Today’s guest post is brought to you by Jennifer Baughn, Chief Architectural Historian with the Mississippi Department of Archives and History. I hope her report on the recent successful project at Mt. Moriah School will provide a brighter vision for what could happen to places like yesterday’s Southern Christian Institute when committed and diligent people get involved to make them live again.
A few Saturdays before Thanksgiving, I enjoyed the opportunity to attend a grand celebration at the Mt. Moriah School in rural Walthall County. Mt. Moriah, located on Mt. Moriah Road southeast of Tylertown, is a four-classroom African American school built of concrete-blocks made on site in 1931. The school was rare even in its time: only a relative few schools for black students in the Jim Crow era were built of brick or concrete block, and most were smaller than four classrooms. Grades 1-8 were held here, and graduates who wanted to go on to high school had to travel several miles to the Walthall County Training School, a Rosenwald school that still survives today and is also under renovation.
Mt. Moriah School closed during the Equalization Period in the late 1950s and was converted to a Head Start beginning in the 1960s. Head Start moved out in 1991, but old school still served its community for Home Makers’ Club and 4-H Club meetings, church banquets, and community and reunion picnics. That all changed on August 29, 2005, when Katrina ripped several sections of the metal roof off the building, pouring water into the beadboard ceilings below.
Instead of being demoralized or abandoning this important landmark, community members–organized and energized by Mt. Moriah graduate and former teacher, Mrs. Annie Bell Holmes–worked together to patch the roof with spare metal and stave off further damage. Knowing this would not be a long-term solution and that the building remained unusable with its interior damaged, they also formed a non-profit organization to be able to receive donations, and looked for grants to help with the project. Mrs. Holmes contacted me at the Mississippi Department of Archives and History just in time to apply for and receive a Hurricane Relief Grant for Historic Preservation.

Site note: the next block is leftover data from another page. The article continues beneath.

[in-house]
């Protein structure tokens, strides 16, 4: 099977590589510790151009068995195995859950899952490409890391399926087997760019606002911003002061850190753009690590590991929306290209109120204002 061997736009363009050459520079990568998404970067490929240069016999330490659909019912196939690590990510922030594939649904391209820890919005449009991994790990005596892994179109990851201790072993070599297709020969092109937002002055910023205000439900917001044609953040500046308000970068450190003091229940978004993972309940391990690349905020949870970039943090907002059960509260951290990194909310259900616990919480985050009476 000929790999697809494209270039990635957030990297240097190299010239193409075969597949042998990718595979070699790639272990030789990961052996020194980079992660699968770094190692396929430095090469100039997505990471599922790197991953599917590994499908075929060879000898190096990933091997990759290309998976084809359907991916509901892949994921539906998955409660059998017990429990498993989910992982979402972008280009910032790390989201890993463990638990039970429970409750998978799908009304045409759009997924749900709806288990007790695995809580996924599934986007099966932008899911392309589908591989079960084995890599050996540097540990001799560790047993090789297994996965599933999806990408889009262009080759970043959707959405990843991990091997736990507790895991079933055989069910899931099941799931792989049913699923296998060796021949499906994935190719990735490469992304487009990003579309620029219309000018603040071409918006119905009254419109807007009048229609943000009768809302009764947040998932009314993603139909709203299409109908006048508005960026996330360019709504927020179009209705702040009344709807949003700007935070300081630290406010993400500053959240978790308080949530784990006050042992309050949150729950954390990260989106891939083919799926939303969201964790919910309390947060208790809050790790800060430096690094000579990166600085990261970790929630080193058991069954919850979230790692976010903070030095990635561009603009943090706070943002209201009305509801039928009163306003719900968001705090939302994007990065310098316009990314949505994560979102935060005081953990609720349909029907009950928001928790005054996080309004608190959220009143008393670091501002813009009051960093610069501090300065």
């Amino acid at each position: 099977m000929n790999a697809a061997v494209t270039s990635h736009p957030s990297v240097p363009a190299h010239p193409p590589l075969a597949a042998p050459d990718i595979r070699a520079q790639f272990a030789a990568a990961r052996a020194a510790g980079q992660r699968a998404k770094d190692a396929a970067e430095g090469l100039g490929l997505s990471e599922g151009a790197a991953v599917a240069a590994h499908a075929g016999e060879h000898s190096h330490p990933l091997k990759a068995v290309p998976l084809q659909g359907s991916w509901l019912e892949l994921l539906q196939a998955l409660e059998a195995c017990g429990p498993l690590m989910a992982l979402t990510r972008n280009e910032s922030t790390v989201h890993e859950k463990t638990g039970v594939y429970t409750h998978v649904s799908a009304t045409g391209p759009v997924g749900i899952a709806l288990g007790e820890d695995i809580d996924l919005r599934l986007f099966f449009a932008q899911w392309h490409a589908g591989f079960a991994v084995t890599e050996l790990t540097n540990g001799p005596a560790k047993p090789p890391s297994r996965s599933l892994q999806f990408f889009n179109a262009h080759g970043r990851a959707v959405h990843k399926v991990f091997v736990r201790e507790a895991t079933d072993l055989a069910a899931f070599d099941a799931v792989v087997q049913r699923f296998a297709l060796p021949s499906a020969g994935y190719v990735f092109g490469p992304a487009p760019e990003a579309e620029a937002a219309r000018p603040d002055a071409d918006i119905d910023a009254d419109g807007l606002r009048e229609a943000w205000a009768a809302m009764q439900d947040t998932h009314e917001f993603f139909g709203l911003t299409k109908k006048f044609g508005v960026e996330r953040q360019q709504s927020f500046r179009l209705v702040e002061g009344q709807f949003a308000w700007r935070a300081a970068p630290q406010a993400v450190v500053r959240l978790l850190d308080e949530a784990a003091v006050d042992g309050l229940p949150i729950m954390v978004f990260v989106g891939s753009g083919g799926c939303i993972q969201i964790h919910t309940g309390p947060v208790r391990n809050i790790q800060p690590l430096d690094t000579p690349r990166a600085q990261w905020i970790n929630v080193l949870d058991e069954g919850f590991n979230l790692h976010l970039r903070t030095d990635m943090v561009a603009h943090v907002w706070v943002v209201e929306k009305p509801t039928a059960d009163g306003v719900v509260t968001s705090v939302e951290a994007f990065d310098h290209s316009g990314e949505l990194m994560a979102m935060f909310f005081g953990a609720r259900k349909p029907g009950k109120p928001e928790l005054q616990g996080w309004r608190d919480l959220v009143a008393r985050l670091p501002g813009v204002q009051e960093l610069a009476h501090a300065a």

While the grant could only cover hurricane-related damage, such as the roof and beadboard repair, the Mt. Moriah community accomplished a total renovation of the interior through donations and volunteer service, restoring the original entrance hallway that had been converted to a kitchen for Head Start, re-plumbing the building for two bathrooms, and (after the wood had dried out) re-painting the whole interior in cheerful colors.
Saturday, November 13th was the grand culmination of these efforts, when the community gathered to celebrate the re-opening the old school. By my estimation, around 150 people attended, including several generations of community families. The original auditorium space was entirely filled, and people even stood looking in from the entrance hall and classroom doorways. On stage, Kechandre Gatlin served as Mistress of Ceremony and led the audience in “America the Beautiful” and “We’ve Come This Far by Faith.” Rev. Ellis Warren led in prayer, Dianne Magee welcomed all in attendance, and Osborne Holmes Jr. read a history of the school. Then, Mrs. Holmes invited all past teachers and alumni to share their reminiscences of the school and its meaning in their lives. Several people mentioned the sometimes stern discipline of principals and teachers, but also the love and concern for the children’s welfare they showed.
Afterward, everyone gathered to eat barbeque cooked on site and sample the buffet of homemade goodies. The weather also cooperated, warm and sunny throughout, with rain holding off until the evening.
Mt. Moriah’s project, while out of sight of most Mississippians, is just one more example of people coming together to not only preserve a local landmark but also give it new life, so that it can go on being a center of its community for future generations. Congratulations to the Mt. Moriah community and to Mrs. Annie Bell Holmes on a job well done!
Categories: African American History, Cool Old Places, Historic Preservation, Hurricane Katrina, MS Dept. of Archives and History, Preservation People/Events, Renovation Projects, Schools, Tylertown, Urban/Rural Issues
It is heartwarming to see what can be done when people put their heads and purses together to save an important place!
This is a great concrete block building just like the Southern Christian Institute also. Thanks for sharing this building and its story Ms. Baughn!
Your posts about concrete blocks have really given me a better eye for the many different types of block out there, Thomas. Mt. Moriah’s type is especially different to me. Have you seen other examples of this type?
This is more than a labor of love. A great Alpha Kappa Alpha service project by my Aunt Anne Bell Holmes!! A true Alpha Kappa Alpha woman. Love you Aunt Anne!
I looked at the pictures, before and after the renovation, and it is truely a remarkable
job well done. Mrs. Annie Holmes, was my Home Economics teacher, and I know what
she is capable of doing. Thanks Mrs. Holmes for sharing this important info.
Any idea of the original architect, if there was one? Was the restoration guided by a member of the profession?
There was probably no architect involved in the original design. Most rural schools of the period, black and white, were built from standard plans sent from the Department of Education in Jackson. The architect for the renovation was Albert & Associates of Hattiesburg.